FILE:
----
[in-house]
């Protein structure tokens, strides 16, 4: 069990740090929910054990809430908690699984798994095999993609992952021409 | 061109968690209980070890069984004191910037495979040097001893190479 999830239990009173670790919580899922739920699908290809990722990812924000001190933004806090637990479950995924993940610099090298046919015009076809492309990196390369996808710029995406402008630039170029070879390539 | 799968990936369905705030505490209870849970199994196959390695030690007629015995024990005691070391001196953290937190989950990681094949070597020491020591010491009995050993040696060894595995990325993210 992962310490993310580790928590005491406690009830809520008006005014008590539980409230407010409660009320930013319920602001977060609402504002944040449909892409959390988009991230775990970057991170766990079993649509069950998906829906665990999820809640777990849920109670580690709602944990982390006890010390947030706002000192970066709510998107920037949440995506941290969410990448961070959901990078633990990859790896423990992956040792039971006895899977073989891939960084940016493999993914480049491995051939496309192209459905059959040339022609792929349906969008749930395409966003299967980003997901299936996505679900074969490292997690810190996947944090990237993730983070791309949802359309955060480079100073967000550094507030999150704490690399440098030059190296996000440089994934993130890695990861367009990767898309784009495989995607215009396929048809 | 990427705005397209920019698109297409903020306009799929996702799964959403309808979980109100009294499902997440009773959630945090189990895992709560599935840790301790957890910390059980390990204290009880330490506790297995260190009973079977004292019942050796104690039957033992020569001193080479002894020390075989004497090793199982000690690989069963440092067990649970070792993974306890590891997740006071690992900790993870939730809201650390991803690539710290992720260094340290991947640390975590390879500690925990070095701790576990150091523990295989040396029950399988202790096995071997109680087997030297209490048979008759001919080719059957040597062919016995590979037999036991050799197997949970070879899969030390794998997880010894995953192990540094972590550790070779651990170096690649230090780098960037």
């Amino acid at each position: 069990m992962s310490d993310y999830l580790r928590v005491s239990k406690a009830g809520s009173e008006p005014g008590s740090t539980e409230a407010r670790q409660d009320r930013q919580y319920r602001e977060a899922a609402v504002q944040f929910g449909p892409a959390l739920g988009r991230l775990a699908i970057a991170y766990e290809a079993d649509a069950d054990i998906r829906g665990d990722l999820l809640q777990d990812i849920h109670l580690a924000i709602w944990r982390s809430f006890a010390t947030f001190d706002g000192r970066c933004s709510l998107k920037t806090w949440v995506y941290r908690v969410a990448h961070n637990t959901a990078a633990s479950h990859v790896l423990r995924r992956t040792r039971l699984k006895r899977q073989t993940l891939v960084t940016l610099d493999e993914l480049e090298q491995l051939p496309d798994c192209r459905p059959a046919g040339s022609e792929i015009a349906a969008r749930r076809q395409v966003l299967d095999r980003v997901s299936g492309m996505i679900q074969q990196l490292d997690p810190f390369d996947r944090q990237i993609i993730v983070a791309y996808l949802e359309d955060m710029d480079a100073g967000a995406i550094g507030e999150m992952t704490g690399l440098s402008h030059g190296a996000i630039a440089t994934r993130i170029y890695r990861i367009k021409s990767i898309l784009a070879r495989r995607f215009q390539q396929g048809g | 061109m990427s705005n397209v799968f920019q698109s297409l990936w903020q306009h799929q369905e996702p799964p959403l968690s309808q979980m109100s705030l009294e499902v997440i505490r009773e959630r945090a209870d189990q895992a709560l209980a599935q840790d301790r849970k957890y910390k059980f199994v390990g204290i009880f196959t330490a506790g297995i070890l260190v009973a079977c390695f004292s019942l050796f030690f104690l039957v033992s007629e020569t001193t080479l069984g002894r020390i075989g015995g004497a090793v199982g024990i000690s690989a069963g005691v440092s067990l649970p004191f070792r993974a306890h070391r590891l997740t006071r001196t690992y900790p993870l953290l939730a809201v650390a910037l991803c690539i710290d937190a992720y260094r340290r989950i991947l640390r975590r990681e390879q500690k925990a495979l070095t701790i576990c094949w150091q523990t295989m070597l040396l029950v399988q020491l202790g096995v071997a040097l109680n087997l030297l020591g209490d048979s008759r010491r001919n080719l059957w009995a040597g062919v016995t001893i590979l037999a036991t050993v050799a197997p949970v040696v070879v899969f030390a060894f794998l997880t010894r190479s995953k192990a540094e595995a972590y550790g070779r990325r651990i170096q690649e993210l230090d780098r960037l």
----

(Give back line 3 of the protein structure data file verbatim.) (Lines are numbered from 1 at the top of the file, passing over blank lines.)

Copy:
């Amino acid at each position: 069990m992962s310490d993310y999830l580790r928590v005491s239990k406690a009830g809520s009173e008006p005014g008590s740090t539980e409230a407010r670790q409660d009320r930013q919580y319920r602001e977060a899922a609402v504002q944040f929910g449909p892409a959390l739920g988009r991230l775990a699908i970057a991170y766990e290809a079993d649509a069950d054990i998906r829906g665990d990722l999820l809640q777990d990812i849920h109670l580690a924000i709602w944990r982390s809430f006890a010390t947030f001190d706002g000192r970066c933004s709510l998107k920037t806090w949440v995506y941290r908690v969410a990448h961070n637990t959901a990078a633990s479950h990859v790896l423990r995924r992956t040792r039971l699984k006895r899977q073989t993940l891939v960084t940016l610099d493999e993914l480049e090298q491995l051939p496309d798994c192209r459905p059959a046919g040339s022609e792929i015009a349906a969008r749930r076809q395409v966003l299967d095999r980003v997901s299936g492309m996505i679900q074969q990196l490292d997690p810190f390369d996947r944090q990237i993609i993730v983070a791309y996808l949802e359309d955060m710029d480079a100073g967000a995406i550094g507030e999150m992952t704490g690399l440098s402008h030059g190296a996000i630039a440089t994934r993130i170029y890695r990861i367009k021409s990767i898309l784009a070879r495989r995607f215009q390539q396929g048809g | 061109m990427s705005n397209v799968f920019q698109s297409l990936w903020q306009h799929q369905e996702p799964p959403l968690s309808q979980m109100s705030l009294e499902v997440i505490r009773e959630r945090a209870d189990q895992a709560l209980a599935q840790d301790r849970k957890y910390k059980f199994v390990g204290i009880f196959t330490a506790g297995i070890l260190v009973a079977c390695f004292s019942l050796f030690f104690l039957v033992s007629e020569t001193t080479l069984g002894r020390i075989g015995g004497a090793v199982g024990i000690s690989a069963g005691v440092s067990l649970p004191f070792r993974a306890h070391r590891l997740t006071r001196t690992y900790p993870l953290l939730a809201v650390a910037l991803c690539i710290d937190a992720y260094r340290r989950i991947l640390r975590r990681e390879q500690k925990a495979l070095t701790i576990c094949w150091q523990t295989m070597l040396l029950v399988q020491l202790g096995v071997a040097l109680n087997l030297l020591g209490d048979s008759r010491r001919n080719l059957w009995a040597g062919v016995t001893i590979l037999a036991t050993v050799a197997p949970v040696v070879v899969f030390a060894f794998l997880t010894r190479s995953k192990a540094e595995a972590y550790g070779r990325r651990i170096q690649e993210l230090d780098r960037l």